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Article | How to restore trust after a cyber-attack?

Cyber-attacks have become the worst nightmare of most organizations, regardless of their size or industry. Back in March 2021, CNA Financial, an insurance company, paid out $40 million to hackers following a ransomware attack. In July 2020, Meow, a virus targeting poorly secured databases to destroy their contents, attacked UFO VPN as well as Elasticsearch, destroying 1,395 databases. Many large companies, administrations and other operators dealing with sensitive data are heavily investing to improve their detection rate but remain nevertheless the targets of attacks. So, what can be done and how do you restore trust after an attack?

What happens in the aftermath of a cyber-attack?

Beyond the financial cost of a cyber-attack occurred by data loss, business interruption, expensive recovery procedures, the loss of trust generated by the attack must also be taken seriously. And this is not only because of the loss of customers and partners. Indeed, if IT teams cannot trust the data they use to restore your systems, recovery can be long, tedious and even more costly.

So, before anything else, it is critical that teams take action to ensure that the affected environment is clear to resume normal operations. The first step after an attack is thus to bring in an IT security team (internal or external) to initiate the incident response process, which consists of detection and analysis, containment, eradication and recovery.

The technical analysis is the backbone of the process. It is necessary to identify the security breach that caused the malware to enter the system and the infected files. It allows the implementation of measures to:

– eradicate the malware
– Eliminate the vulnerabilities that allowed the attackers to get in
– Restore the systems once they have been disinfected.

It is however important to remember that in the wake of an attack, it’s not possible for a business to simply shut down and wait until it can be sure that the files are 100% safe. That’s why anticipating cybersecurity incidents and designing response and recovery strategies for different types of attacks can actually save your company’s future.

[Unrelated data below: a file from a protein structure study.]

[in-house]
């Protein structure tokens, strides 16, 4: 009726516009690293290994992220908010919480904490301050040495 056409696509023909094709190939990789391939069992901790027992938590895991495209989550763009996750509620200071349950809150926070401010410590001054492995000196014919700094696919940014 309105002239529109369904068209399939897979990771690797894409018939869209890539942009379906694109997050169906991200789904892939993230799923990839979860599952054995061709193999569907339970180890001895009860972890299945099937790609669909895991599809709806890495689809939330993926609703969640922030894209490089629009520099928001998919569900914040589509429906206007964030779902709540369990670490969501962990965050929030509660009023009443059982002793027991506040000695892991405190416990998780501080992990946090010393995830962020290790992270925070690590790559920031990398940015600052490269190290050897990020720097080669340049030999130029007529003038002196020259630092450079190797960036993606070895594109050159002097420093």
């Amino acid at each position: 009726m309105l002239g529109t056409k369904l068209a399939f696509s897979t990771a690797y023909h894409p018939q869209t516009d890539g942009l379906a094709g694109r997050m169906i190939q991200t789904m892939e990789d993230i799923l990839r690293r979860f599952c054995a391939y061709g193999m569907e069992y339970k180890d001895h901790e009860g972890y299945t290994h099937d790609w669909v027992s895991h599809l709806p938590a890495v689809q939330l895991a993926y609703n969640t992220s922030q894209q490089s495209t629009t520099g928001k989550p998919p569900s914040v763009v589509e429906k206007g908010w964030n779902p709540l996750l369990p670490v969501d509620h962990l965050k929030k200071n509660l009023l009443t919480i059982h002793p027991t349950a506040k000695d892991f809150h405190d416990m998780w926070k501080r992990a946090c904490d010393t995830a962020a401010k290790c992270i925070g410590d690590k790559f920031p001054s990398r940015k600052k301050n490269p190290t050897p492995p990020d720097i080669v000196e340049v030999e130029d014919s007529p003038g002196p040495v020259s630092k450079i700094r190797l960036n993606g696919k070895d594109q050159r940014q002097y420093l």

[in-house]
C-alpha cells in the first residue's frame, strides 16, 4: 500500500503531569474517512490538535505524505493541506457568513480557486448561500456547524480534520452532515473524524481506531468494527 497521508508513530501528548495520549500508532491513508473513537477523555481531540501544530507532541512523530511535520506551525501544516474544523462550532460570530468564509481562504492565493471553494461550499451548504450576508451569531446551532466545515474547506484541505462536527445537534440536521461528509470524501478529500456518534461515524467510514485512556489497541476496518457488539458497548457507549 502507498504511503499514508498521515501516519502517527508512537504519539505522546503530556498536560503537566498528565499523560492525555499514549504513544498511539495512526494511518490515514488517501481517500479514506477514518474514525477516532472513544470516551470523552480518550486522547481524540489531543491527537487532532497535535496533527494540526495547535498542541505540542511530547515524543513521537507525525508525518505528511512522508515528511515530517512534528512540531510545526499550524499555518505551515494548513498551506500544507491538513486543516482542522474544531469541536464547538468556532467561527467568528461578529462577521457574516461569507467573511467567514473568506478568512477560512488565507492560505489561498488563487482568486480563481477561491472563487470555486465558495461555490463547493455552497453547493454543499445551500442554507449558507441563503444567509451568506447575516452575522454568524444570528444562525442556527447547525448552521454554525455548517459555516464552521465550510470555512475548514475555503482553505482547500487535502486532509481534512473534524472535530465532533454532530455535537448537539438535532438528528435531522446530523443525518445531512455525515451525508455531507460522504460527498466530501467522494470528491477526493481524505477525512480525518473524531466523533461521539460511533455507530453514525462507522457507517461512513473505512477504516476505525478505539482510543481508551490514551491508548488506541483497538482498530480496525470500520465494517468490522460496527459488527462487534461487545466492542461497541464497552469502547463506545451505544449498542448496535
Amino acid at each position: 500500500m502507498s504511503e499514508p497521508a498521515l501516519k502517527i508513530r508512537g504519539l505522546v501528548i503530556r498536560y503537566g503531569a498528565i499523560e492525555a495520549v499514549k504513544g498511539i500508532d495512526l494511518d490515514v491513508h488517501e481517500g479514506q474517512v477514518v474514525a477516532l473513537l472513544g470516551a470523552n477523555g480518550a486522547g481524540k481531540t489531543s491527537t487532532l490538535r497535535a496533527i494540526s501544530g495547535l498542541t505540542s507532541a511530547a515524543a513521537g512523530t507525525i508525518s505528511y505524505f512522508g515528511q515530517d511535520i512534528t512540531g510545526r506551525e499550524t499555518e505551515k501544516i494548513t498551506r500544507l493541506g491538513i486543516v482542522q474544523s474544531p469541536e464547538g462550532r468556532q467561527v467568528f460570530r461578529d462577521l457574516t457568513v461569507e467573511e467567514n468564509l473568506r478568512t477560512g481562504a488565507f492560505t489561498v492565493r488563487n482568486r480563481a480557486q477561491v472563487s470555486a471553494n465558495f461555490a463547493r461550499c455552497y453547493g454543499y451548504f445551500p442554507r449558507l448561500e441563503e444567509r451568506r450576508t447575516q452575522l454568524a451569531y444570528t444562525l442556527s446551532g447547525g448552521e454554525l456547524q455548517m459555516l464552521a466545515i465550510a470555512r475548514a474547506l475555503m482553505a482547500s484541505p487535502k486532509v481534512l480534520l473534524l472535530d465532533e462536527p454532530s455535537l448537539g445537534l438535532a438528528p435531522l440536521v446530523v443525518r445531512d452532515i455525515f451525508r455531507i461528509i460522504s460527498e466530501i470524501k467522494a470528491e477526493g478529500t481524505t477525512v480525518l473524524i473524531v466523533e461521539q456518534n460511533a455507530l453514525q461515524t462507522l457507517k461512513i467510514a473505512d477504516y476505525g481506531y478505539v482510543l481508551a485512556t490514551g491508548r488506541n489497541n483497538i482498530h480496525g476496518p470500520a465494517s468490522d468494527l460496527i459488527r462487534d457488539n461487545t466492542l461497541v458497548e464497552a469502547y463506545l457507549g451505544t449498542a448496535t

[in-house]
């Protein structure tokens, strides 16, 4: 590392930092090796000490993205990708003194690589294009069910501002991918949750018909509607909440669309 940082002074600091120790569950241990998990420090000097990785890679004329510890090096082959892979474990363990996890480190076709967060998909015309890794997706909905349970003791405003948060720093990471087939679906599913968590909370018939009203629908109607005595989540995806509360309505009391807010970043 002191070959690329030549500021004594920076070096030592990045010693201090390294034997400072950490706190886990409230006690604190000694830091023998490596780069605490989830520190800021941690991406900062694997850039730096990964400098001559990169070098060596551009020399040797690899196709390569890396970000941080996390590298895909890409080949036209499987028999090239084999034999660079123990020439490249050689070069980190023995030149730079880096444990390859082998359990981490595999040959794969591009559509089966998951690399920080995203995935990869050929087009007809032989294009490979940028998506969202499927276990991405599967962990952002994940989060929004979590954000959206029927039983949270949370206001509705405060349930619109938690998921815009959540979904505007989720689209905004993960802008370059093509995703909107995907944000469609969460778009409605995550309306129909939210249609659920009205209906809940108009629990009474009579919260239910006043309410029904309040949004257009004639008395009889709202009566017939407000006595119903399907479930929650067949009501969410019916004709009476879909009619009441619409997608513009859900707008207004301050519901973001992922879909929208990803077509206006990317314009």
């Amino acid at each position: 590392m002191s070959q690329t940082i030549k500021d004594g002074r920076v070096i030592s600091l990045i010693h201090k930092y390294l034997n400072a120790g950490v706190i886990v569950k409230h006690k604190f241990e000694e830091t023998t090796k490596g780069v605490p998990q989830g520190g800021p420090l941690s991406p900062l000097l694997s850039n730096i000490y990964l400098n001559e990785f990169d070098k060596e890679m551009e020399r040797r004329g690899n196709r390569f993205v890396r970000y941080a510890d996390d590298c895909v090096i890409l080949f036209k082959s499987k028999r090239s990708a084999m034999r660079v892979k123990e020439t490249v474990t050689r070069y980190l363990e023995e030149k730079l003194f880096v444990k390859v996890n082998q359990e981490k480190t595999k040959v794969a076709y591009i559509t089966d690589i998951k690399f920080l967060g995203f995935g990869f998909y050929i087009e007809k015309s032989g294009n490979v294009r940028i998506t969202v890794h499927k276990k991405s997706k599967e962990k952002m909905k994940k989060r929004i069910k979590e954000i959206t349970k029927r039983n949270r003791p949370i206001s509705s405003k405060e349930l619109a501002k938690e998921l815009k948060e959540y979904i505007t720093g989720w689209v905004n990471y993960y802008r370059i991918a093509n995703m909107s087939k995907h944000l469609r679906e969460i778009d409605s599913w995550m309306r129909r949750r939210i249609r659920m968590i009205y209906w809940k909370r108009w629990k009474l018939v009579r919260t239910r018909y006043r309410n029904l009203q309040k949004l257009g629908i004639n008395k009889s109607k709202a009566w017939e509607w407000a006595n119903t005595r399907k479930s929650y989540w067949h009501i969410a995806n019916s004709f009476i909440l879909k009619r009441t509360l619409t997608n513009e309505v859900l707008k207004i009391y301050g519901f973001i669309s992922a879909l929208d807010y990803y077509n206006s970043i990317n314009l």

Restoring trust after a cyberattack

Companies that already suffered an attack will obviously be more vigilant. They will communicate on good practices to avoid being targeted, train their employees to recognize and avoid attacks, etc. But if all these measures are important, they are not sufficient. There is no way of being 100% protected, so you should always have a disaster recovery plan in place.

Whether you set up a team of in-house cyber experts or outsource, don’t underestimate the importance of identifying your biggest risks, and plan what to do if something goes wrong.

Key steps of a recovery plan:

– Clear roles and responsibilities
– Quick recovery actions checklist
– Business continuity plan under cyber-attack with workarounds for critical processes
– Secure backup system for disaster recovery
– Recovery or reconstruction of lost data processes
– Analysis and continuous improvement: Security protocols reinforcement, password change, information and training of employees, …

The U.S. government has made available a comprehensive process for implementing your cyberattack recovery plan.

Recovery is a matter of survival for a company, so allocating additional resources can be a good idea to be able to react quickly to a potential crisis and do not hesitate to hire experts to speed up the process.

How does QFlow help CERTs restore trust after an attack?

QFlow is a powerful automated analysis system for malware detection. As a centralized platform for large enterprise security operations teams, it helps restore trust after an attack with a powerful real-time file analysis capacity. It’s a way to automate pre-recovery analysis operations, the system doing instantly what it would otherwise take your teams two weeks to do by hand.

For example, when the consulting firm Sopra Steria, the European leader in consulting, digital services and software development, was attacked, they used QFlow to perform a data analysis. The goal was to identify which data was infected and which was not, in order to restart the activity as soon as possible. Following this successful operation, QuarksLab and Sopra Steria became partners in providing a unique and sovereign email analysis service, of which the QFlow platform is an essential part.

So, if you’re creating an in-house SOC CERT (Security Operations Center/Computer Emergency Response Team) or optimizing an existing one, QFlow can help maximize the detection rate. During an attack, QFlow can also be used to implement a rapid response strategy to offload the teams responsible for auditing file security and allow trust to be restored more quickly.

Because no single tool can fully protect your business, combining multiple tools on a single scalable platform will increase your ability to defend yourself. The QFlow platform centralizes and automates the analysis of thousands of files in real time. With a wide variety of detection and analysis tools, and the flexibility to integrate your own tools, QFlow thus enables you to adapt to the type of threat you are fighting against and control all the entry points of your IT system (workstations, keys, etc.). With QFlow, you can get the most out of your IT security investment. Request a demo now!

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